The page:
Mexico used to be a vacation
destination for lounging on the beach,
sipping tequila and dancing the night
away to salsa music. Today, ecotourism is
the name of the game, with the Riviera
Maya region leading the charge.
By Keith W. Strandberg
Kayaking in clear, clean water
Climbing an ancient Mayan pyramid
Keith W. Strandberg
exico has a wealth of centuries-old
culture that used to go largely undiscovered by tourists. But today’s tourists
don’t necessarily just sit on the beach burning; they want to have fun and learn about
the culture of Mexico. And today’s
ecotourism outfits are more than happy to
help them realize their vacation goals.
Instead of lying on the beach, these tourists are swimming in sacred pools, climbing
ancient Mayan pyramids, jungle kayaking
and flying through the jungle on a zip line
(a cable with a hand-held pulley). All the
while, they are learning about Mayan culture, the history of Mexico and the future of
the Mayan communities that still dot the
jungle on the Riviera Maya.
The ecotourism company Alltournative
was founded in 1999. Its mission statement
is “to provide tourists with unforgettable and
wonderful experiences through adventure,
cultural and natural expeditions, providing
sustainable development.”
“Ecotourism” means having fun and
seeing sights without negatively impacting
the natural environment. For example,
Alltournative uses biodegradable materials
and “dry” (non-flush) toilets, and recycles
everything. All of their services and staff,
including guides, are from local Mayan communities.
The Experiences
Ecotourism is a great way to see Mexico.
The groups are small. You visit sites that are
off the beaten track and get to see the Mayan
people as they really live—not just through
the window of a tour bus or in a staged environment.
My Mayan adventure started with a trek
through the jungle to the ancient Mayan city
of Coba. Then we rode rental bicycles to the
highest pyramid in the Yucatan. We climbed
to the top, for a great view of the area. After
that it was back on our bicycles for another
trek. This time we walked through a tropical rainstorm to a cavelike sinkhole, called
a cenote, where we swam in total darkness
in a sacred underground river.
Cleansed and refreshed, we visited a
Mayan village where the entire community
had prepared a feast of traditional delicacies.
After lunch, we took a zip line across a jungle
valley, then rappelled down to the Cenote
de la Vida (Cenote of Life), where people
take refuge during hurricanes.
The Communities
Alltournative is committed to keeping
Mayan communities intact. Too often, villages die out as young people leave traditional communities to work in resorts.
Mayans in a tribal village
Providing work for villagers—cooking,
renting out kayaks, running the zip line and
rappelling stations and taking photos—keeps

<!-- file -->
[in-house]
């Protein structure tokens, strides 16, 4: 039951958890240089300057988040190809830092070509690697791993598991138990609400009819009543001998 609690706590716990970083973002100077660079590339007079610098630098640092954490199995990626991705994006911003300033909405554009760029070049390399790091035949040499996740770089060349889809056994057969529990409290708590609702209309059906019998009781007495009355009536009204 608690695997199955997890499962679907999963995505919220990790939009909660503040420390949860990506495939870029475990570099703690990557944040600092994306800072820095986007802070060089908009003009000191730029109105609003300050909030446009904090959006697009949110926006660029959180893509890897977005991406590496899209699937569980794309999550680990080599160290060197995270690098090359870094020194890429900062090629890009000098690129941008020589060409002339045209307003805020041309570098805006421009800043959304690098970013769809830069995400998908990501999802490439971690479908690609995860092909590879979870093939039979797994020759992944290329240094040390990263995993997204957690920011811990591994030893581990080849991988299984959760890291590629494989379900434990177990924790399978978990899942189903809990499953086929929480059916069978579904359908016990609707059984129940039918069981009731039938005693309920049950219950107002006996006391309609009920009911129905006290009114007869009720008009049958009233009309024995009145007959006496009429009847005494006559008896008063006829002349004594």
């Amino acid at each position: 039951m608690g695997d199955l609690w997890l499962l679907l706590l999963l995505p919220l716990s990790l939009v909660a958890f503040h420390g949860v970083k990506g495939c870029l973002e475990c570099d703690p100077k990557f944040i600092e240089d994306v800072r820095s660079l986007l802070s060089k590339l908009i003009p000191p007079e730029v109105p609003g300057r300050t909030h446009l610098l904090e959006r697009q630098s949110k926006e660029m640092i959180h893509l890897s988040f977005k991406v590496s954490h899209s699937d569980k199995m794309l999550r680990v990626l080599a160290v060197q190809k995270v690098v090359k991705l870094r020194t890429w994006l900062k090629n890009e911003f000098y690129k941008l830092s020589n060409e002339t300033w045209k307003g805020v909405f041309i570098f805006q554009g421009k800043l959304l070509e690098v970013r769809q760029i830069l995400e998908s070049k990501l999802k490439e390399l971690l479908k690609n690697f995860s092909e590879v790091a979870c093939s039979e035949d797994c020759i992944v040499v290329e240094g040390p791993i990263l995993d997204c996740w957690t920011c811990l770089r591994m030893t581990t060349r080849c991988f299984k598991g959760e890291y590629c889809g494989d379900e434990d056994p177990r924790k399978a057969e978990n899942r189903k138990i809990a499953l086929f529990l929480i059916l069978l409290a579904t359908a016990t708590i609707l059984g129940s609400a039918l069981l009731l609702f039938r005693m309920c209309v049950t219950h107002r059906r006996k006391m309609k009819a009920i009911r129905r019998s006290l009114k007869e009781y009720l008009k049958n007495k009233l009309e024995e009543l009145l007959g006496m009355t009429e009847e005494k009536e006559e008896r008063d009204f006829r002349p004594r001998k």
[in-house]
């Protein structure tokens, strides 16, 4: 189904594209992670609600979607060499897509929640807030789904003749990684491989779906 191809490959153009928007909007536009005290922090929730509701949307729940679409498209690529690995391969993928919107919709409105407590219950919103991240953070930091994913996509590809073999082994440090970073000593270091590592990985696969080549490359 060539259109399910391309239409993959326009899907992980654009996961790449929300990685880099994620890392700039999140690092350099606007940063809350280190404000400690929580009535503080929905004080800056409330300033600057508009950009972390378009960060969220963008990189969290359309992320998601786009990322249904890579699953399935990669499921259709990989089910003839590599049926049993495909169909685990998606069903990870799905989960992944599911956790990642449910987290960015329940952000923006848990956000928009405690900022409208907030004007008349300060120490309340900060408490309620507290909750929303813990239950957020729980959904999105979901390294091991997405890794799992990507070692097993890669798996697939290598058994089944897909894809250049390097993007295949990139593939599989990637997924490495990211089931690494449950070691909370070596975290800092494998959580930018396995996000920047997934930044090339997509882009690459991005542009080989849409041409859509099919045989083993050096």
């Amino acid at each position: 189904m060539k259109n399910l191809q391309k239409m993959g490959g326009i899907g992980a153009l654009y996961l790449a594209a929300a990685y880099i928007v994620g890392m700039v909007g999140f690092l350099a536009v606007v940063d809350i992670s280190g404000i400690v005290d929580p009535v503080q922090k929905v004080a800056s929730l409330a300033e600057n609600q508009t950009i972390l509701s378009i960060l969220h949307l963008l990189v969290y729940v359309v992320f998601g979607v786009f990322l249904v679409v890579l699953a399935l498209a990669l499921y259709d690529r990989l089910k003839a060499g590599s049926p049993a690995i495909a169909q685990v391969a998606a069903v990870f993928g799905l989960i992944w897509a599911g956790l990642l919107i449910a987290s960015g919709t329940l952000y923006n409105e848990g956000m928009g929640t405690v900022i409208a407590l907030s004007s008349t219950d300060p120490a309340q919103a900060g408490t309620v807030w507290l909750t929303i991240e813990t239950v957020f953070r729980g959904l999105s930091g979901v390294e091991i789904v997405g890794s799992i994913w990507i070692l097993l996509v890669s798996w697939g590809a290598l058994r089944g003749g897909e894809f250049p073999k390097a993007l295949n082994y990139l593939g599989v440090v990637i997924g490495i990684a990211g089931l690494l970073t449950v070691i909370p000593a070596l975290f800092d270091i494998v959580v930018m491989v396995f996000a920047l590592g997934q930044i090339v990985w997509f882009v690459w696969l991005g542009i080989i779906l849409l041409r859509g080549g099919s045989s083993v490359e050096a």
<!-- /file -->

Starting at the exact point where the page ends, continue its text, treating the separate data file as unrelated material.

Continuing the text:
them in their communities and maintains
their way of life.
The people are fantastically friendly and
good at what they do. Alltournative and other
ecotourism companies are exposing tourists
to the Mayan culture while safeguarding that
culture and helping it flourish.
I can state from firsthand experience that
trekking through the jungle, zip-lining across
valleys and rappelling down cliffs into cenotes sure beats lounging on the beach and
worrying about getting sunburned.
Ecotourism is the
wave of the future in
Mexico, and it’s
worth making the
effort to experience
For more information, please visit
Meals in the jungle just taste better
The Riviera Maya—
It’s a Jungle Out There
Exercise 1
Choose a), b), c) or d) to complete the sentences below.
1. On vacation, not everyone wants to (
a) lounge
b) stretch
2. Today, many tourism (
a) corporate
3. You can (
a) steamship
) on a beach.
c) lazy
) are offering unusual trips.
b) busy
c) outfits
d) individuals
) on a river in the middle of a jungle.
b) kayak
c) floats
4. The writer ate some traditional Mayan (
a) charms
d) relaxing
b) delicately
d) canoeing
) on his trip.
c) snacks
d) delicacies
5. Alltournative wants to ensure that Mayan communities stay (
a) intact
b) completely
c) full
d) total
Exercise 2
Are the following statements true (T) or false (F)?
1. T F
Mayan people show tourists how to “fly” in a traditional way.
2. T F
Ecotourism is meant to have no negative impact on the
3. T F
Many tourists never go off the beaten track.
4. T F
A cenote is a tropical rainstorm in Mexico.
5. T F
The writer thinks that getting sunburned is better than rappelling.
Exercise 3
Choose the correct answer to each question below.
1. What does Alltournative use?
a) Biodegradable materials and dry toilets
b) Natural materials taken from the beach
c) The latest hiking equipment and clothing
d) Ancient Mayan materials found in the pyramids
2. How did the writer get to the top of the highest pyramid?
a) He trekked there, then took a zip line to the top.
b) He took a tour bus there, then was carried to the top.
c) He rode a bicycle there, then climbed to the top.
d) He swam down a river, then rappelled to the top.
3. Why do many Mayan villages die out?
a) Not enough tourists come to visit them.
b) Many young people leave home to work in resorts.
c) They have forgotten how to live in a traditional way.
d) The government gives them money to leave their homes.
Exercise 4
Listen and fill in the missing words.
My boyfriend and I didn’t take a (
) holiday last year. We went on
an ecotour to Laos. It wasn’t at all (
). But we wanted to learn
about the local people living in the (
). In fact, it was an amazing
way to learn about other (
). We visited communities that are
not (
) out, where the people still live in a traditional way without (
) the environment. We did have some fun, too.
Travel 57